CEI Commends Rep. King’s Amendment to Halt Enforcement of Davis-Bacon
This week, the House is scheduled to vote on the Fiscal Year 2017 Interior and Environment Appropriations bill (H.R. 5538). CEI commends Rep. Steve King’s (R-Iowa) amendment to this bill that states no funds from this Act are to be used to “implement, administer, or enforce” the wage requirements in the Davis-Bacon Act.
The Davis-Bacon Act is an 80-year-old federal wage-subsidy law for federal government construction. This Depression era law bars contractors and subcontractors from paying their workers anything under the local prevailing wage, which is normally equal to the union rate in the area, when working on federally funded or assisted construction contracts of over $2,000. Forcing federally funded construction projects to pay wages above market rates wastes tax dollars. In addition, the wage requirements needlessly protect unions from competition on federal construction projects.
Without having to pay inflated Davis-Bacon wages, the federal government could undertake more construction projects—build more bridges and buildings, employ more workers—or save money. Research shows that Davis-Bacon wage requirements inflate federal construction costs by 9.9 percent. Not enforcing Davis-Bacon’s prevailing wage requirements would bolster job creation, productivity, and economic growth.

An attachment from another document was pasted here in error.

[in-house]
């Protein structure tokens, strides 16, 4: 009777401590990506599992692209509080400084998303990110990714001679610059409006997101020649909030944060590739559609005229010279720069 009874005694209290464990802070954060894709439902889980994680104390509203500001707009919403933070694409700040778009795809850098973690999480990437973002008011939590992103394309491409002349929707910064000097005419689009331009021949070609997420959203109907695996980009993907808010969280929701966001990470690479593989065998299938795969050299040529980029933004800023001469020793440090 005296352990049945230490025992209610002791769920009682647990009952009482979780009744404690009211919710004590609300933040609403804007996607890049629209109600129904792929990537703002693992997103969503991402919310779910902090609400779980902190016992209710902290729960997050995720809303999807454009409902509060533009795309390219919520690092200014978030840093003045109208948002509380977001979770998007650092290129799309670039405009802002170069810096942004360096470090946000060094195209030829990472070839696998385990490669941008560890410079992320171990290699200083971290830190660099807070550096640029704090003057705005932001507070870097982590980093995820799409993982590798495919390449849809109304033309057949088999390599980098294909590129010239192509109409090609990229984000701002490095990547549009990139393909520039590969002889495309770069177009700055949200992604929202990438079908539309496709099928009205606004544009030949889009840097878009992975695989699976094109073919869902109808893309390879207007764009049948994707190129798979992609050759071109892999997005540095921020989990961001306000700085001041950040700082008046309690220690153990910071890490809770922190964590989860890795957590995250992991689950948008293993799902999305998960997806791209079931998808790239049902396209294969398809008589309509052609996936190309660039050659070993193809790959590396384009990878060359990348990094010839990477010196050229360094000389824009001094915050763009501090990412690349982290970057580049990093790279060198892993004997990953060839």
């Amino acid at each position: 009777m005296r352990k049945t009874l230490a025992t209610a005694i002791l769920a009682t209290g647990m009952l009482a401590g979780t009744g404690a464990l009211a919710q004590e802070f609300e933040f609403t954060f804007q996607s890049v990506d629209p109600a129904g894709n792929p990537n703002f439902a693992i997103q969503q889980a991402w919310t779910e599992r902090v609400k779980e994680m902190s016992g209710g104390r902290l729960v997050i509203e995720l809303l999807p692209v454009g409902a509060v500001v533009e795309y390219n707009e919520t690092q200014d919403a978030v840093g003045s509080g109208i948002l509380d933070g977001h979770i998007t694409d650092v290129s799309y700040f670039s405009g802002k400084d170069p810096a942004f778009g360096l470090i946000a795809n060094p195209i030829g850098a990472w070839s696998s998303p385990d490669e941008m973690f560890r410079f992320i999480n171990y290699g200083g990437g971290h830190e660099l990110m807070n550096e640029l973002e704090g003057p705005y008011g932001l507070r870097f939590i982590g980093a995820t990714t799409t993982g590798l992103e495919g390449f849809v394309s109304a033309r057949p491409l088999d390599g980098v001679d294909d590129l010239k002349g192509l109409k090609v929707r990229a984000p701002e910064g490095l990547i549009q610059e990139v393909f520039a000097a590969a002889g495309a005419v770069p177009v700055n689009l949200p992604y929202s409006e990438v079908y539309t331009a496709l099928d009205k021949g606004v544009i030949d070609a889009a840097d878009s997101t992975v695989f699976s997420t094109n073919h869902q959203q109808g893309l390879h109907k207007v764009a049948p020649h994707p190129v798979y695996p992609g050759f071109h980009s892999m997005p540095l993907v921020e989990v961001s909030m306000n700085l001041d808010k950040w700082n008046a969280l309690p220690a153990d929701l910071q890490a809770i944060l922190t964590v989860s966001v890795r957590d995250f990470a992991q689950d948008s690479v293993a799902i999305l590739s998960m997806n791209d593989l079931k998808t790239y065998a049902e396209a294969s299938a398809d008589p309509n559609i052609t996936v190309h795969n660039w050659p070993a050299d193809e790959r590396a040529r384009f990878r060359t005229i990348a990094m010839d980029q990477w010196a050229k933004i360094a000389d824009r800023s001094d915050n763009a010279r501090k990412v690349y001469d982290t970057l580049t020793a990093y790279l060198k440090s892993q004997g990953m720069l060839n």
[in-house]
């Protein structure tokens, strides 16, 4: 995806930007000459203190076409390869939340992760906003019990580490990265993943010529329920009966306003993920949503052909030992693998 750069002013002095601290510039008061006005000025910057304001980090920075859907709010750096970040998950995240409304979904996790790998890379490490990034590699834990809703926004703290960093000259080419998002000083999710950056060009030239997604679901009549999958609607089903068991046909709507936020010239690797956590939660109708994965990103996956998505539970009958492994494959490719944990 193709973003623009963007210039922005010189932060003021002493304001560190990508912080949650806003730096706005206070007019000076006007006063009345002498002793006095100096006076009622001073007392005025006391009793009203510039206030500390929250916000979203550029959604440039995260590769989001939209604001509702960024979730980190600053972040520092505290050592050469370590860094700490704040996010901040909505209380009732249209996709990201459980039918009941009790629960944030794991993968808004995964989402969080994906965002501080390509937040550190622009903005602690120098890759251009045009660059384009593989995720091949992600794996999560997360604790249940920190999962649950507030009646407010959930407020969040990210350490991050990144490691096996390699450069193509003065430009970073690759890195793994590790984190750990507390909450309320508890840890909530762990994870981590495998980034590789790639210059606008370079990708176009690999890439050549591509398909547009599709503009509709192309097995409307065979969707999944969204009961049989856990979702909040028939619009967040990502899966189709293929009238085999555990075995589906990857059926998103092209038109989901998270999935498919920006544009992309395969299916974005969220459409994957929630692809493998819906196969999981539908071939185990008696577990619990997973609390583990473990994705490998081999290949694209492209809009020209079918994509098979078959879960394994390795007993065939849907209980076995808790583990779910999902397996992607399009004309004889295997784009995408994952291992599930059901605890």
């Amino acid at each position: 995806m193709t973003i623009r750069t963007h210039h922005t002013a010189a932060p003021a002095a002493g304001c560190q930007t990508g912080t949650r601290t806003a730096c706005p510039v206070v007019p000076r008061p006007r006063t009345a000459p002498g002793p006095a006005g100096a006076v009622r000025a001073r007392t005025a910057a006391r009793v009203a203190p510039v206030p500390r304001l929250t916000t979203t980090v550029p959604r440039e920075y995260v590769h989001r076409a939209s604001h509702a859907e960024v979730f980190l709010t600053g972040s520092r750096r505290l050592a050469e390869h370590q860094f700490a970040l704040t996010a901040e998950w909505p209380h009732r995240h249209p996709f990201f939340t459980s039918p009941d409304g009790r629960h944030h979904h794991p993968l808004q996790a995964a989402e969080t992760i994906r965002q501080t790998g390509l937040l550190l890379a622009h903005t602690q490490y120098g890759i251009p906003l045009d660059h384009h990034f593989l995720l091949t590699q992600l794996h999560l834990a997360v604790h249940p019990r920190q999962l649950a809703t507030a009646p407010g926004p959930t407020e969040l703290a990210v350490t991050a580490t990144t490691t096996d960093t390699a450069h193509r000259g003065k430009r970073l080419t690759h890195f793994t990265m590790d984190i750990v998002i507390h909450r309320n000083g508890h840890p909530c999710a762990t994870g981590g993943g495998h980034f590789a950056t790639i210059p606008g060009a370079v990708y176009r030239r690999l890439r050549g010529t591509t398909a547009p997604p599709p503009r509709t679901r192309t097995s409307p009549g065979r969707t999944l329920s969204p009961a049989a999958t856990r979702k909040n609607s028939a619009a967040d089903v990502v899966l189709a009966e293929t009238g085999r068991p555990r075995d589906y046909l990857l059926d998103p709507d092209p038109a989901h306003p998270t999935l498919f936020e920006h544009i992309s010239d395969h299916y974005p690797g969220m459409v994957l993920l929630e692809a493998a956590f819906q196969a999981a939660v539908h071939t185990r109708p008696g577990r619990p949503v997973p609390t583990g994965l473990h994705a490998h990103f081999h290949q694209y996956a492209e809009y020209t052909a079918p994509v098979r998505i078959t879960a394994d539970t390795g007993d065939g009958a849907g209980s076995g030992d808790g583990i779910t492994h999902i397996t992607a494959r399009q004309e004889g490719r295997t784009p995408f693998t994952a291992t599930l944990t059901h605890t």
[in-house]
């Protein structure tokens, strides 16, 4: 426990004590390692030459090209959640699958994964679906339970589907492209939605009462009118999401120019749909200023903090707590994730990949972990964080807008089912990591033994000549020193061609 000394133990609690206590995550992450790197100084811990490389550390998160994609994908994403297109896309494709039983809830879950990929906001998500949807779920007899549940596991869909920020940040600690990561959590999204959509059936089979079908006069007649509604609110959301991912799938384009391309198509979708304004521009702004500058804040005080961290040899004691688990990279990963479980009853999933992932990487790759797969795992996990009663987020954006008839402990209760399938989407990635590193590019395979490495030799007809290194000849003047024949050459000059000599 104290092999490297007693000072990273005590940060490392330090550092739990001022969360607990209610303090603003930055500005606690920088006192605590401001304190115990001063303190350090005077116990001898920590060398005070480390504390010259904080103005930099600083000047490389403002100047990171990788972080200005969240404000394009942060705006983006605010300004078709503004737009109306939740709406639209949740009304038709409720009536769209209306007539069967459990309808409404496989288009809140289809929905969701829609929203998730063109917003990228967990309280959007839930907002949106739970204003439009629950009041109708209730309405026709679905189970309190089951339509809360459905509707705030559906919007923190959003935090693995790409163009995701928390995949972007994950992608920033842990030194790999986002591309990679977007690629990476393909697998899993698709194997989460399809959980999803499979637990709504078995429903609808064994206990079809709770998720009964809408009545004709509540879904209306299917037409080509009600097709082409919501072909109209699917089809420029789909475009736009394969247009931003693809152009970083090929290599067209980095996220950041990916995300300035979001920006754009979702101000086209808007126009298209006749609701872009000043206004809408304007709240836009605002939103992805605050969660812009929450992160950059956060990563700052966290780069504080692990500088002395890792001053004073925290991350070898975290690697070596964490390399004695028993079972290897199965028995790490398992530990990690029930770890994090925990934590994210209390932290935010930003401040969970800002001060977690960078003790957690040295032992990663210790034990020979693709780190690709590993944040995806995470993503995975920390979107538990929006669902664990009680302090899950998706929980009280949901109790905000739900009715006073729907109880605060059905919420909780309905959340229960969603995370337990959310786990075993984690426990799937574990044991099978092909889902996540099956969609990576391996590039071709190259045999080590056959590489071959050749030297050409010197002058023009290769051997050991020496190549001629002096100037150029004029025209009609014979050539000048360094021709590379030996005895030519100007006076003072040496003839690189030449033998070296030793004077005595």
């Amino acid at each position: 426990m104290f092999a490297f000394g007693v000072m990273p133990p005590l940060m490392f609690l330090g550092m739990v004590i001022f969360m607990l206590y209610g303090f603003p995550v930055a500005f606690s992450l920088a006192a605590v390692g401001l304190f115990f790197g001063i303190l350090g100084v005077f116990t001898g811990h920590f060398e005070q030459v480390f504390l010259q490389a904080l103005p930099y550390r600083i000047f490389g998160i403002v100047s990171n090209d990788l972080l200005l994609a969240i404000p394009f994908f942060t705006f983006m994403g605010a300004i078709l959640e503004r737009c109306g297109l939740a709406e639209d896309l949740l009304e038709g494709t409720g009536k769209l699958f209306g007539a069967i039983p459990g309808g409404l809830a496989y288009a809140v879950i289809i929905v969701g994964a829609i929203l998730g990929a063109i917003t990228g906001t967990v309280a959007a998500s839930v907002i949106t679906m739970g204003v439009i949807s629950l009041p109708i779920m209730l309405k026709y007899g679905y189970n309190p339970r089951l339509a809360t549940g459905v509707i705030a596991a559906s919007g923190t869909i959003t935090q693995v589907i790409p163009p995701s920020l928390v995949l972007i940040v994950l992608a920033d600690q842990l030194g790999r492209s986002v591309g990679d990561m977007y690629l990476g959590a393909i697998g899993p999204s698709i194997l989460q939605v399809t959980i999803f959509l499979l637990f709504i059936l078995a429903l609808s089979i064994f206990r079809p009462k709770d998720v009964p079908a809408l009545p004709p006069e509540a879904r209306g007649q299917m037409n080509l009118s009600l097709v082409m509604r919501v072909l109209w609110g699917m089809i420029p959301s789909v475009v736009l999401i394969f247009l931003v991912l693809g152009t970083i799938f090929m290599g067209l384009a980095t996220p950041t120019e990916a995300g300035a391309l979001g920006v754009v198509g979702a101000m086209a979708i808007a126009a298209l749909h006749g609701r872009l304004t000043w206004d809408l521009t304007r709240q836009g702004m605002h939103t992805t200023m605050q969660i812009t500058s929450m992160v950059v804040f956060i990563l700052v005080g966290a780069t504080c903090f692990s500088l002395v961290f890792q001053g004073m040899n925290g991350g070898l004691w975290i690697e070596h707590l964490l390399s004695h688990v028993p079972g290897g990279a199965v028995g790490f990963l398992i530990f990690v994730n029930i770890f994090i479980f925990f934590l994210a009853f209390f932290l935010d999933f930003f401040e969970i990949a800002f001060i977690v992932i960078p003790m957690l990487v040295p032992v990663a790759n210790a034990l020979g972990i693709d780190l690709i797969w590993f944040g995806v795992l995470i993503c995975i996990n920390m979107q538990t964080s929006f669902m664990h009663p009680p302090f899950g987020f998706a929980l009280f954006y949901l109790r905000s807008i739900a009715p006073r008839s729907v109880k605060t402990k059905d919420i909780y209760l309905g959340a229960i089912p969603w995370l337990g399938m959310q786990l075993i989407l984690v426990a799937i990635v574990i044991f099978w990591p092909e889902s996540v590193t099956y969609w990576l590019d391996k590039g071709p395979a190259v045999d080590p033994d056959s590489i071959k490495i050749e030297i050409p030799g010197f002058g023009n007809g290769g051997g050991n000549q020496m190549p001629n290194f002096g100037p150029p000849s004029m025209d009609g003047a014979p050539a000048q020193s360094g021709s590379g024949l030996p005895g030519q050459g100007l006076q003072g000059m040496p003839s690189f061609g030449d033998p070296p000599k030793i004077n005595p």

In November 2013, the Congressional Budget Office (CBO) listed Davis-Bacon Act repeal as an option to reduce the deficit. The CBO estimated that repealing Davis-Bacon prevailing wage requirements could save taxpayers $13 billion on federal construction projects between 2015 and 2023.
In addition to being a wasteful law, the Davis-Bacon Act’s history is marred with racism. In 1931, Rep. Miles Allgood (D-Ala.), arguing for the act’s passage:
Reference has been made to a contractor from Alabama who went to New York with bootleg labor. That is a fact. That contractor has cheap colored labor that he transports, and he puts them in cabins, and it is labor of that sort that is in competition with white labor throughout the country.
As the above passage illustrates, the original intent of the Davis-Bacon Act was to favor white workers belonging to a union over black non-union construction workers. It is time to move past the last relics of the Jim Crow era and stop enforcing the Davis-Bacon Act.
Tax dollars should always be used wisely. There is no reason the federal government should spend more of taxpayers’ money than necessary in the performance of construction projects.
CEI's letter of support for Rep. Steve King’s Davis-Bacon amendment is here.